Newspaper Interviews Reggie Jackson, ABHM President and Head Griot

The article, available in both the online and printed publications of the Shepherd Express weekly paper, was written by Willy Thorn in his regular Off The Cuff column. The column features individuals who are doing unusual things in the Greater Milwaukee community. Below are some of  the responses to the questions Willy Thorn posed to ABHM’s Reggie Jackson.

“What is the Black Holocaust?
From the 1500s through the 1880s the Transatlantic Slave Trade brought 12-15 million Africans to the Western Hemisphere. It remains the single biggest trade in human beings in history. Only 3%-5% came to the U.S. About 40% went to Brazil. Cuba, Haiti and Jamaica were big. Africans were also sold in Europe, the Middle East and India.

Reggie Jackson

Reggie Jackson is a Milwaukee Public School teacher, ABHM Board President, student of history, and protegé of Dr. James Cameron,  founder of ABHM.

How does Milwaukee fit?  Housing, employment and educational discrimination were widespread from the arrival of the first blacks in the 1840s. Restrictive covenants disallowed selling or renting to blacks outside designated areas. A century later, nearly every black person in the city lived between Third and 12th streets, and Juneau and Clarke. Milwaukee’s movement to end housing discrimination spurred a federal Fair Housing Act. Segregation in Milwaukee’s public schools led to a Supreme Court decision in 1976.

How does the Black Holocaust continue?
Unemployment has been at least double that of whites for as long as statistics have been tracked. Blacks are disproportionately arrested for drug crimes, even though whites have higher rates of drug use. Higher poverty, infant mortality and insufficient health care mean shorter life expectancy. Several banks were charged with discriminatory lending during the subprime crisis. And then there are prisons…

What does a virtual museum offer that a physical museum doesn’t?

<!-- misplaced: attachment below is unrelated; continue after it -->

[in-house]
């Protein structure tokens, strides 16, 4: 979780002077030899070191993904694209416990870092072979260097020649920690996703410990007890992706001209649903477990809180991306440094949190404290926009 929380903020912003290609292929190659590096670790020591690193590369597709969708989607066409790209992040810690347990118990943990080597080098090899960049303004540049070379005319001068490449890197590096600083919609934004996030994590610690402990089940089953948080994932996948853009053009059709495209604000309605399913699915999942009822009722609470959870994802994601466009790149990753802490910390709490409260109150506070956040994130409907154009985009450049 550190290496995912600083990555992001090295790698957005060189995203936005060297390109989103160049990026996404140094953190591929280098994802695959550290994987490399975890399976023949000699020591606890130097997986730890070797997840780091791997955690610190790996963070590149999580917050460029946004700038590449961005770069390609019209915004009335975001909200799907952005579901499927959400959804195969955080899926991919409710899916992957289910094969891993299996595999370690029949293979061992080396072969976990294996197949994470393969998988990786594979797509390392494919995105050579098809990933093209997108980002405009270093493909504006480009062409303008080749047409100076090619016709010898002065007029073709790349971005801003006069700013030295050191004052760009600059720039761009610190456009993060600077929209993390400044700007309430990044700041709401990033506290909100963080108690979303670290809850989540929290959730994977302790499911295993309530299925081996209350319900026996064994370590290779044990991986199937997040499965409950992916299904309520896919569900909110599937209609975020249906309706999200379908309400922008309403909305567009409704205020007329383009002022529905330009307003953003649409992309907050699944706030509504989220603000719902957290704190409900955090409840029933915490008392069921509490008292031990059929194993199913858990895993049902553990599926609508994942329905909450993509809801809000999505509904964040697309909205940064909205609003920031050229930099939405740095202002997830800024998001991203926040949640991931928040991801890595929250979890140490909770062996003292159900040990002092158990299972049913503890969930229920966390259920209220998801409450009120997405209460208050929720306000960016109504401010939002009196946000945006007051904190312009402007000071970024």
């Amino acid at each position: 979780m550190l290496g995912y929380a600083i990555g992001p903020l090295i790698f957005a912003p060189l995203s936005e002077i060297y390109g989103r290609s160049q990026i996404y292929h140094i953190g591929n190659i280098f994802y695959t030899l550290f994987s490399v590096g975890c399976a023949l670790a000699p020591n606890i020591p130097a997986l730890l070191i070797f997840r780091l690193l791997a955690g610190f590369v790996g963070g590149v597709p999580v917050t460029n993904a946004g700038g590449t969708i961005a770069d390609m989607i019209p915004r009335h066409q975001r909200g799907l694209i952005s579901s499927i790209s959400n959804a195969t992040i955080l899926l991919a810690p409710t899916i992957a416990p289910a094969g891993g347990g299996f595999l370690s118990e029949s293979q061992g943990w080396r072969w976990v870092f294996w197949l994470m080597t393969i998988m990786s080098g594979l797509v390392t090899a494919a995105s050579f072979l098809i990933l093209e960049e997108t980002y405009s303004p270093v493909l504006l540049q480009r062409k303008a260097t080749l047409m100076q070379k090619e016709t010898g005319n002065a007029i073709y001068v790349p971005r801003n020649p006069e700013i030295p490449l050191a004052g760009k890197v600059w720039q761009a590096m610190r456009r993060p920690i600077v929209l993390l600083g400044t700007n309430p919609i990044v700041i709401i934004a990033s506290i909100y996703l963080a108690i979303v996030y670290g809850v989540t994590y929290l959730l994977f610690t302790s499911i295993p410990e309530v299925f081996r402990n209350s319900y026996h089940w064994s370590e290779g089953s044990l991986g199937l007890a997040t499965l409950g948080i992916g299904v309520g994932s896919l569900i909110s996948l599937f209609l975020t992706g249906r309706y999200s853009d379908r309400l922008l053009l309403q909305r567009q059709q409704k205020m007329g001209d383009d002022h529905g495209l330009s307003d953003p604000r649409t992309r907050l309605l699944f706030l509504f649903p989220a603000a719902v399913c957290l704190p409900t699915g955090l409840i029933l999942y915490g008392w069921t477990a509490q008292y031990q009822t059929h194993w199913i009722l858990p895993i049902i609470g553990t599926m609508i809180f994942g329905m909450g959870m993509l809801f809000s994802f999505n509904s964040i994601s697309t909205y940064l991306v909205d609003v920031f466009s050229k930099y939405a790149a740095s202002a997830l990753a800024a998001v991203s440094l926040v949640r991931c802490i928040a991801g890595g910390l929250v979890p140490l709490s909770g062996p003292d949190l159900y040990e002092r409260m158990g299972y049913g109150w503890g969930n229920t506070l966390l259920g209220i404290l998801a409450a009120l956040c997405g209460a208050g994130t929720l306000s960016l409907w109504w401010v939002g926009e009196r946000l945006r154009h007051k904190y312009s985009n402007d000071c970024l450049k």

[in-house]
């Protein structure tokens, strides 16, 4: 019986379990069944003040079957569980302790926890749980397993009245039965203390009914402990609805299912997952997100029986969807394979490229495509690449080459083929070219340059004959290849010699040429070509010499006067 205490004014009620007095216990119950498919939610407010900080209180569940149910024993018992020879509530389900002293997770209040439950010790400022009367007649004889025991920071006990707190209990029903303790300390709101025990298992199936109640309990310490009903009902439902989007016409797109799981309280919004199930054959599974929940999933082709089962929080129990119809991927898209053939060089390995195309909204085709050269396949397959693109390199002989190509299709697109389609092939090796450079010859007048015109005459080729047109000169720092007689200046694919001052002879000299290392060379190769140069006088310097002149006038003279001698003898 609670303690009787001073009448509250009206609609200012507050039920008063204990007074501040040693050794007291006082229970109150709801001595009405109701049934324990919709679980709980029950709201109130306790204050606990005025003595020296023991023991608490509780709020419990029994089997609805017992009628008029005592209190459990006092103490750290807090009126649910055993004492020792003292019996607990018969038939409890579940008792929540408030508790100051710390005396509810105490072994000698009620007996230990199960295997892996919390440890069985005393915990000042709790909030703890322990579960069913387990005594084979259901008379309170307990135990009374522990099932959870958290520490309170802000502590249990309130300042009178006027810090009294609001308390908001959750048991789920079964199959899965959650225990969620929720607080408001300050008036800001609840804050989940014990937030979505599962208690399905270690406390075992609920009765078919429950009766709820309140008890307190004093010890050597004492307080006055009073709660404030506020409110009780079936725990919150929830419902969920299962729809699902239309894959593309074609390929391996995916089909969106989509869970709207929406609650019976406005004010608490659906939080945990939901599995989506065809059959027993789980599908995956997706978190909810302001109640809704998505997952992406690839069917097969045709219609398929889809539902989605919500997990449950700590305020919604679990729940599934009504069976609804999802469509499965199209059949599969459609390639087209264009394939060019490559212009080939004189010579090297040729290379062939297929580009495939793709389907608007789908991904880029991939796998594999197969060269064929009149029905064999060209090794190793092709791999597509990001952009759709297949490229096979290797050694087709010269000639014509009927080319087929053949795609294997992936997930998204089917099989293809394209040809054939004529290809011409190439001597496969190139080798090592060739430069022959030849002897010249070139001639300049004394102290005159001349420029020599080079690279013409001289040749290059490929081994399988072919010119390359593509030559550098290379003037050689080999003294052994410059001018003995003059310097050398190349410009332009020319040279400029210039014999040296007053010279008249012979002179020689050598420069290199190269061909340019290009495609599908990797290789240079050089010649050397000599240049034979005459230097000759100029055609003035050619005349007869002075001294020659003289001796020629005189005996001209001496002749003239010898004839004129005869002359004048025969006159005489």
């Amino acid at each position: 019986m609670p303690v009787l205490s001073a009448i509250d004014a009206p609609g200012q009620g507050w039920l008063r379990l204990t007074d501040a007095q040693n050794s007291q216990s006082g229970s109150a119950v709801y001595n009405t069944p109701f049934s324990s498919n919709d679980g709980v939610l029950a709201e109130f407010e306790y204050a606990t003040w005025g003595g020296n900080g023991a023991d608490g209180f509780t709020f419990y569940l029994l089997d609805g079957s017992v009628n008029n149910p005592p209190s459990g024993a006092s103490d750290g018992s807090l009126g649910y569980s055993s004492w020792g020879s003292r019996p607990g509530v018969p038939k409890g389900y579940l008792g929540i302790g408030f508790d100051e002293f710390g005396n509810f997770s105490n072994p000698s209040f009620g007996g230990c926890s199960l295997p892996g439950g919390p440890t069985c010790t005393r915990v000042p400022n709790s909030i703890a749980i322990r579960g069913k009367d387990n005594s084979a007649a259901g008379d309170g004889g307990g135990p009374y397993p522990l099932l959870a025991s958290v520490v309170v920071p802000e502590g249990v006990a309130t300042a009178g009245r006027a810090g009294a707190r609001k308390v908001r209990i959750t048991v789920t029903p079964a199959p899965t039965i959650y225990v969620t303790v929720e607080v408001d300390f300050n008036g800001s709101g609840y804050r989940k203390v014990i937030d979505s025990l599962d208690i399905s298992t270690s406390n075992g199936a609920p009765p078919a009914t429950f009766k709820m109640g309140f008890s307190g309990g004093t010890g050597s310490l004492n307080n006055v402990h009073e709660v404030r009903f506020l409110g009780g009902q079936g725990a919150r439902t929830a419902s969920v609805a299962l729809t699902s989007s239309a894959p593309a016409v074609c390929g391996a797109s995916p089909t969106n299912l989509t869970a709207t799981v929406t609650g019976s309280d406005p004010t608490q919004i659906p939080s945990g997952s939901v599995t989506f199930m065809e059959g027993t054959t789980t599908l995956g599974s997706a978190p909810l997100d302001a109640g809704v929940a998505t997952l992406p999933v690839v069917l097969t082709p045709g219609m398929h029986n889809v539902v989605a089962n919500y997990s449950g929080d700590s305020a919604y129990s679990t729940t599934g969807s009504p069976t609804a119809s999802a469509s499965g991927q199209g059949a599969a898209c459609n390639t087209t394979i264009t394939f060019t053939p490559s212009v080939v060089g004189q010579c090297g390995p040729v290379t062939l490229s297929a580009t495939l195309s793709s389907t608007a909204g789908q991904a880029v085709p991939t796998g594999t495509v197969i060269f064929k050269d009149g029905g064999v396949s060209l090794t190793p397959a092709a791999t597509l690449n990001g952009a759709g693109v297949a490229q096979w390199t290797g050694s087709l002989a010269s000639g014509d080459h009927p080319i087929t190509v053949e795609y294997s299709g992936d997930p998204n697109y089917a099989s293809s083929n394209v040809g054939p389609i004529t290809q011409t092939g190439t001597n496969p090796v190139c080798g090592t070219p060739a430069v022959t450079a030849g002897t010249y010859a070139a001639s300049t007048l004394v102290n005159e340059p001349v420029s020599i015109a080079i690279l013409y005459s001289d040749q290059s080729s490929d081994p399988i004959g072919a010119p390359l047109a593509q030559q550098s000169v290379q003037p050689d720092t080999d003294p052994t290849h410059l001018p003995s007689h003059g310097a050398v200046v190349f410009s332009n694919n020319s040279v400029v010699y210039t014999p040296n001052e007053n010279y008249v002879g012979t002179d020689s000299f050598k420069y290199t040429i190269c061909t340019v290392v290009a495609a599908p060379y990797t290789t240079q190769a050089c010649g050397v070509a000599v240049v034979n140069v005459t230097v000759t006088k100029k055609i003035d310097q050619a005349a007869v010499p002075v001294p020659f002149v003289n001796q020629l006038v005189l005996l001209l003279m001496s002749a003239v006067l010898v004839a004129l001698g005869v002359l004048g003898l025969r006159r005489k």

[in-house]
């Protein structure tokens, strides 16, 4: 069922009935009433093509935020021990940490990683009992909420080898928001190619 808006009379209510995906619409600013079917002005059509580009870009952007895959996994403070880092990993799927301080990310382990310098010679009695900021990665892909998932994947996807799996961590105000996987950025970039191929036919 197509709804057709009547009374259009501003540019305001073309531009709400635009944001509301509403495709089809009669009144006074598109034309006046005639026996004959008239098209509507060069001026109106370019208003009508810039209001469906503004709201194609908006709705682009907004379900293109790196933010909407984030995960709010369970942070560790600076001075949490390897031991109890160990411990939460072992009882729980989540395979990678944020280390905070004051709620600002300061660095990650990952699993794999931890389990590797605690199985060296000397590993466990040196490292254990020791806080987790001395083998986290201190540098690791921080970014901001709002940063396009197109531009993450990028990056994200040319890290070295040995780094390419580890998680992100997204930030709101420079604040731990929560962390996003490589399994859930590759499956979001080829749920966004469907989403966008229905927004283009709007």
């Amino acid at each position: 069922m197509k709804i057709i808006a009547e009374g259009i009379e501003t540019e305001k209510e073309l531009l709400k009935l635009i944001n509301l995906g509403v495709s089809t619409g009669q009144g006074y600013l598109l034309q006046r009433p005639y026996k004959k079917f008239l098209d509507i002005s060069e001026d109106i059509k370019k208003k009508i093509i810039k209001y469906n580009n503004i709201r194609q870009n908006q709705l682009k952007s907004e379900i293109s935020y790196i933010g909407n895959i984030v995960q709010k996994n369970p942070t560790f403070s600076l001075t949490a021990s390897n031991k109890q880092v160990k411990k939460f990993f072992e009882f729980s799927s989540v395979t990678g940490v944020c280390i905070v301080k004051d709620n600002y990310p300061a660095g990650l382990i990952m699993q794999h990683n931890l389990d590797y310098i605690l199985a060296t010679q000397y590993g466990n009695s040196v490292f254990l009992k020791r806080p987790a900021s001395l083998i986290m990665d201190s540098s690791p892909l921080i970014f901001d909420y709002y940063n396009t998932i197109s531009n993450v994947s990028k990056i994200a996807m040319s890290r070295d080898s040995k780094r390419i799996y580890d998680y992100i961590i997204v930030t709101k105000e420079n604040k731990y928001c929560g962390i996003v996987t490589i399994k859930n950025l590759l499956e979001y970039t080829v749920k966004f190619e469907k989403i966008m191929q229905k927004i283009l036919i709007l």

A much broader audience, for one; 86 different nations have visited already. Our scholars can answer visitor questions directly, personally and extensively. We have user-generated content, too. There is a “Memorial to the Victims of Lynching,” for instance, and users contribute information about victims’ lives. You can also download videos [and] readings, and link to relevant websites.”

Comments Are Welcome

Note: We moderate submissions in order to create a space for meaningful dialogue, a space where museum visitors – adults and youth –– can exchange informed, thoughtful, and relevant comments that add value to our exhibits.

Racial slurs, personal attacks, obscenity, profanity, and SHOUTING do not meet the above standard. Such comments are posted in the exhibit Hateful Speech. Commercial promotions, impersonations, and incoherent comments likewise fail to meet our goals, so will not be posted. Submissions longer than 120 words will be shortened.

See our full Comments Policy here.


  1. ivan on October 15, 2012 at 6:15 AM


  2. Christine Hill, ED, Future Milwaukee on December 15, 2016 at 11:08 AM

    Reggie: I would be most appreciative if I could talk with you about an upcoming session I am holding for my 30 students on January 16, 2017 (6 – 9 p.m.). I would like to design the session to focus on the Racism in Milwaukee – Past and Present. Would you have time over coffee to discuss any recommendations you have about how I approach this opportunity – and any key locations we could hold the session that you believe would heighten their understanding? I would be happy to explain in greater detail the purpose of Future Milwaukee as well as the make up of my class. Thank you so much for considering this request.

    Christine Hill
    Executive Director
    Future Milwaukee

    • PsGyvoc on December 17, 2016 at 9:13 PM

      The fastest and best way to reach us for speaking requests is at Thanks!

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